A close friend of mine had a similar experience today. He has overlapping autoimmune diseases that require the care of an endocrinologist. He recently moved and is now seeking a new doctor. He also happens to be transgender and he is taking hormone therapy. For reasons that are not entirely clear, he has been refused care by the endocrinologist in his insurance network because of his gender status. Is it because his case is “complicated” and the endocrinologist doesn’t feel comfortable prescribing medication for someone who is taking hormones? Maybe. But providers don’t usually deny care to women taking birth control. Is it feat of litigation if there’s a drug interaction? Maybe. But I suspect it’s much more likely that the initial concern about a complicated patient with multiple condition is amplified by the provider and his/her staff’s discomfort over having a trans person in their practice. Did I mention that my friend needs to see a doctor in order to be cleared to get his drivers license in his new home state? If that isn’t about accessibility, I don’t know what is.
The next time I speak about healthcare access with someone–whether that person is a friend, a colleague, or an elected official–I’m going to think hard about what I mean, and about what access means in the context of how providers interact with their patients. Because access isn’t just about getting rid of specialty tiers and reducing co-insurance. It’s about finding ways to identify and fix problems like brutal and embarrassing testing, physically inaccessible spaces, and outright discrimination that’s rationalized away by the claim that a patient is just “too complicated.”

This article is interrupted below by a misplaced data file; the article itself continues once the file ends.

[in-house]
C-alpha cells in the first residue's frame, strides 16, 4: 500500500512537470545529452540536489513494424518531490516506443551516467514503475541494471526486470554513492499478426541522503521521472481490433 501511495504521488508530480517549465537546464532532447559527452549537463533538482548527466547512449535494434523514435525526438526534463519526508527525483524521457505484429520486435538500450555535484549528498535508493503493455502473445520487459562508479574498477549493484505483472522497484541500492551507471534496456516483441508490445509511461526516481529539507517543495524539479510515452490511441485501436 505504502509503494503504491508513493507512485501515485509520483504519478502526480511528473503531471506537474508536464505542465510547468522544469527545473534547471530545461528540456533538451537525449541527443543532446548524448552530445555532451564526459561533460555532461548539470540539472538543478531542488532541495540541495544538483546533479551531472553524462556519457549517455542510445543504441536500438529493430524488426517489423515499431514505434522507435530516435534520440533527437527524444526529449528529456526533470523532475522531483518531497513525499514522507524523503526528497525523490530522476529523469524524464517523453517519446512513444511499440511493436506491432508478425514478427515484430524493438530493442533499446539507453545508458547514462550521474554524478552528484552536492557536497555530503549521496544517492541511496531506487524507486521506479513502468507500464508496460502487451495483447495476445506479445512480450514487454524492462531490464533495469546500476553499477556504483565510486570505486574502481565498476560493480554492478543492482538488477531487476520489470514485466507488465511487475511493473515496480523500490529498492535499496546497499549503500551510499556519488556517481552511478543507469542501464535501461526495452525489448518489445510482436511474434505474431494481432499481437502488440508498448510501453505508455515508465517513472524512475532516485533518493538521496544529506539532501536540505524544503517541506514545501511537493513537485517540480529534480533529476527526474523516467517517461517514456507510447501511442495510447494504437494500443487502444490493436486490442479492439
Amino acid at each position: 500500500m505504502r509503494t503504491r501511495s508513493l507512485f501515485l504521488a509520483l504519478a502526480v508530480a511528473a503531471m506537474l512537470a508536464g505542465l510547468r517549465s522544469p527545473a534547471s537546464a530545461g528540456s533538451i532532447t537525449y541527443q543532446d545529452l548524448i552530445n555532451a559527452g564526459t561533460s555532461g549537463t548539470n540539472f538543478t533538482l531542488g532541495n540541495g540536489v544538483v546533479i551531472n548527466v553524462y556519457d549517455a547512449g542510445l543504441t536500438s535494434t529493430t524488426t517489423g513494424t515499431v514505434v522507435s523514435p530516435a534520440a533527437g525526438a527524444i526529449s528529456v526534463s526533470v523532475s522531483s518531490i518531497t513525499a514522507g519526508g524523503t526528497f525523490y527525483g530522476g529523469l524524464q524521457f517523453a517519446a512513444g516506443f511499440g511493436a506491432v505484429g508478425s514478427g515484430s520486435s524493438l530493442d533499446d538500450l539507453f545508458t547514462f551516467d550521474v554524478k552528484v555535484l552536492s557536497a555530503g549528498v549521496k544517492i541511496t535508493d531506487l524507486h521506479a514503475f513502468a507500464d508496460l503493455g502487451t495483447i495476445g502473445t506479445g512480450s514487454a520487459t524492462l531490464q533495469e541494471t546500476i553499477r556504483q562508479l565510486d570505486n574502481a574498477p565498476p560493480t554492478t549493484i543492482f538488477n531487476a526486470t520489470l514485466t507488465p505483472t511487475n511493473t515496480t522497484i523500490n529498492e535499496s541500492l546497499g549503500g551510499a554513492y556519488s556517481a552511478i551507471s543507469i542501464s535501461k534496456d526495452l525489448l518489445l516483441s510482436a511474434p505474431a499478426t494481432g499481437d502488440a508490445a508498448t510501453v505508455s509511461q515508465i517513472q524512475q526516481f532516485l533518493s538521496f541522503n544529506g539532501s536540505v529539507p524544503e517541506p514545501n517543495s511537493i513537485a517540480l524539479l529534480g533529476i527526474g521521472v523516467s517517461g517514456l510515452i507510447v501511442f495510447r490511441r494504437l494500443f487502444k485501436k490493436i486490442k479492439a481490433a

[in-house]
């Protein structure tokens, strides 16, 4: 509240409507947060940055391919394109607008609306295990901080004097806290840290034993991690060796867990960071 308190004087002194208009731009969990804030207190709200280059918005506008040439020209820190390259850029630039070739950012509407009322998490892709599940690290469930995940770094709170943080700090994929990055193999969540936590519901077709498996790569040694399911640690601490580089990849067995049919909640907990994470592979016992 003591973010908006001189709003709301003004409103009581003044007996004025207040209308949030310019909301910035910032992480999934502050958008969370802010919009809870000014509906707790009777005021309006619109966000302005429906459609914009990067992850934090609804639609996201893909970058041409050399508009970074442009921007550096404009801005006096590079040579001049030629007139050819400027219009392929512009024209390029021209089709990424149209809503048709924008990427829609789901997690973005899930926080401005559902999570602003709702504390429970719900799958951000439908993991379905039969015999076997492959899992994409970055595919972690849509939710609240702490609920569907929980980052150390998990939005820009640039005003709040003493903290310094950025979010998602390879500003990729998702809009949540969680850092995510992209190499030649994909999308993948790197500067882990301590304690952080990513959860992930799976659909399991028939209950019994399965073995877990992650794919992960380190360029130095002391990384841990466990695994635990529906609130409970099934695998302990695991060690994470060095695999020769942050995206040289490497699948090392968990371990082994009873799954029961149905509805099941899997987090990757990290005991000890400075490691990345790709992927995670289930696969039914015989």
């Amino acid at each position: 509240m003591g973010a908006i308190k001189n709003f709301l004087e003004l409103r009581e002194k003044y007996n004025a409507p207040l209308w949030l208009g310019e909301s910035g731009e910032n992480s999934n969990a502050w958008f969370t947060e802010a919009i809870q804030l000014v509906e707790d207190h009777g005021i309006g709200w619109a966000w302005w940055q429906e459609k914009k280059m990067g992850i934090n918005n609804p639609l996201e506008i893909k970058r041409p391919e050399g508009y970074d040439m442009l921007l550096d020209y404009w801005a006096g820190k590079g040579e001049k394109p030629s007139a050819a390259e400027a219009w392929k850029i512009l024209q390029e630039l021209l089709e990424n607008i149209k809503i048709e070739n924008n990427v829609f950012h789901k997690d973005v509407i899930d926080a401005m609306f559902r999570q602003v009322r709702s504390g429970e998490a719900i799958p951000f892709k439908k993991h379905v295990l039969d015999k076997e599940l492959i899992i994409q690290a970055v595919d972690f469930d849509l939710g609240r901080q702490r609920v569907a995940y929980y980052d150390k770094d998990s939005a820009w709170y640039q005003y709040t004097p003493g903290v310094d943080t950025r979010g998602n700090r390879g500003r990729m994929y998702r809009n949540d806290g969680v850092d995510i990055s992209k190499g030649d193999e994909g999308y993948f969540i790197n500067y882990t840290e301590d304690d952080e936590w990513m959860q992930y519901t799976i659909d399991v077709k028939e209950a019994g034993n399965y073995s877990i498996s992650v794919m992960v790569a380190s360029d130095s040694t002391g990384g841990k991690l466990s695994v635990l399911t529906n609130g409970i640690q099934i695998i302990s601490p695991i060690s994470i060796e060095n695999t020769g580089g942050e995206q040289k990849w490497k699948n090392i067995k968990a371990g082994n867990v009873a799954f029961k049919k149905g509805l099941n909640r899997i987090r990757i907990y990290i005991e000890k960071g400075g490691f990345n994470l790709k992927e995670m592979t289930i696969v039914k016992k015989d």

We are all complicated, Zebras or not. And we all deserve appropriate, accessible medical care. Never forget that the goal of healthcare, and healthcare providers, is not necessarily to cure, but to allow all of us to flourish.
I think this Buzzfeed piece on Liz Jackson and her petition to get J. Crew to carry stylish canes in their catalogue does a great job of explaining why the concerns of Disability Studies apply to basically everyone. We will all spend our lives moving in and out of categories of ablebodiedness and disability. Knee surgery? Guess what, you’re disabled until that knee heals. Lupus or RA? Your disability caused by joint involvement and fatigue may wax and wane, making a cane necessary sometimes, optional other times, and, on a good day, totally unnecessary. If you’ve ever had to shop for a cane out of necessity, you know why a stylish, properly-proportioned is so important.
Developing useful products for people with disabilities that are also aesthetically pleasing or attractive reduces stigma about disability and makes these products more widely available. We all use “assistive devices” all the time, even if we don’t call them that. The example of audiobooks (in the Buzzfeed article) is a great one. The food processor was also developed to assist people with disabilities and now it’s a kitchen staple. I love my Dragon Dictate software for days when my hands and wrists hurt too much to type on a traditional keyboard.